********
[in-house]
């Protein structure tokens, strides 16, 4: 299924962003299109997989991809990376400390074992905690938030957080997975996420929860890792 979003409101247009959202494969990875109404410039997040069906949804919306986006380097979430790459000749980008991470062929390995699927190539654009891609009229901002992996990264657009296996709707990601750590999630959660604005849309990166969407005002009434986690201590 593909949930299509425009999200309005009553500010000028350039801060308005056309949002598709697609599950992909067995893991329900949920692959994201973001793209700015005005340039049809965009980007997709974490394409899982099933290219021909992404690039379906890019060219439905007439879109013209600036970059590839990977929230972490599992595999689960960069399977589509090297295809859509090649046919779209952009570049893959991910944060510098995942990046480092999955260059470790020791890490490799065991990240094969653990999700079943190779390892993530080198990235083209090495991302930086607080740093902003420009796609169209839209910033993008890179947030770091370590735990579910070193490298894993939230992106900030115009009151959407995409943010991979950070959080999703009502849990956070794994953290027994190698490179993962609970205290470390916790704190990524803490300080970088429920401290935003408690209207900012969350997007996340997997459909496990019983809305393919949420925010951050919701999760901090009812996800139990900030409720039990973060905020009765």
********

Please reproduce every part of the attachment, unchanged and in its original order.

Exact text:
[in-house]
């Protein structure tokens, strides 16, 4: 299924962003299109997989991809990376400390074992905690938030957080997975996420929860890792 979003409101247009959202494969990875109404410039997040069906949804919306986006380097979430790459000749980008991470062929390995699927190539654009891609009229901002992996990264657009296996709707990601750590999630959660604005849309990166969407005002009434986690201590 593909949930299509425009999200309005009553500010000028350039801060308005056309949002598709697609599950992909067995893991329900949920692959994201973001793209700015005005340039049809965009980007997709974490394409899982099933290219021909992404690039379906890019060219439905007439879109013209600036970059590839990977929230972490599992595999689960960069399977589509090297295809859509090649046919779209952009570049893959991910944060510098995942990046480092999955260059470790020791890490490799065991990240094969653990999700079943190779390892993530080198990235083209090495991302930086607080740093902003420009796609169209839209910033993008890179947030770091370590735990579910070193490298894993939230992106900030115009009151959407995409943010991979950070959080999703009502849990956070794994953290027994190698490179993962609970205290470390916790704190990524803490300080970088429920401290935003408690209207900012969350997007996340997997459909496990019983809305393919949420925010951050919701999760901090009812996800139990900030409720039990973060905020009765």